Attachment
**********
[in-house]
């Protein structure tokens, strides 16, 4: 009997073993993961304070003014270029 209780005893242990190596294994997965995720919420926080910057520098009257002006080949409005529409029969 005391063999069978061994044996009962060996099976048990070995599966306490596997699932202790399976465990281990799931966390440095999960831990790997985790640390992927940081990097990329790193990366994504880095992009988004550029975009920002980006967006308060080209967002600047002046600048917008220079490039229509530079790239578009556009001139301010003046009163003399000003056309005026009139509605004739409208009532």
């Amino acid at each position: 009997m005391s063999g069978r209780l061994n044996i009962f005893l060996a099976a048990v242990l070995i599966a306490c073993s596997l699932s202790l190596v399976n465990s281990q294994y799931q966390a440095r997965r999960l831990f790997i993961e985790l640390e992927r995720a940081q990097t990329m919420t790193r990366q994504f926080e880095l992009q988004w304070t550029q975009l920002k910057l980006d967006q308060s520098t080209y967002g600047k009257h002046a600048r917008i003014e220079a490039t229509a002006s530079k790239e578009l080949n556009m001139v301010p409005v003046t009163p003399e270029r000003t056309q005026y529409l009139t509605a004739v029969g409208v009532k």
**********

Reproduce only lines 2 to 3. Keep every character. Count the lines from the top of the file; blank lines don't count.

């Protein structure tokens, strides 16, 4: 009997073993993961304070003014270029 209780005893242990190596294994997965995720919420926080910057520098009257002006080949409005529409029969 005391063999069978061994044996009962060996099976048990070995599966306490596997699932202790399976465990281990799931966390440095999960831990790997985790640390992927940081990097990329790193990366994504880095992009988004550029975009920002980006967006308060080209967002600047002046600048917008220079490039229509530079790239578009556009001139301010003046009163003399000003056309005026009139509605004739409208009532």
């Amino acid at each position: 009997m005391s063999g069978r209780l061994n044996i009962f005893l060996a099976a048990v242990l070995i599966a306490c073993s596997l699932s202790l190596v399976n465990s281990q294994y799931q966390a440095r997965r999960l831990f790997i993961e985790l640390e992927r995720a940081q990097t990329m919420t790193r990366q994504f926080e880095l992009q988004w304070t550029q975009l920002k910057l980006d967006q308060s520098t080209y967002g600047k009257h002046a600048r917008i003014e220079a490039t229509a002006s530079k790239e578009l080949n556009m001139v301010p409005v003046t009163p003399e270029r000003t056309q005026y529409l009139t509605a004739v029969g409208v009532k």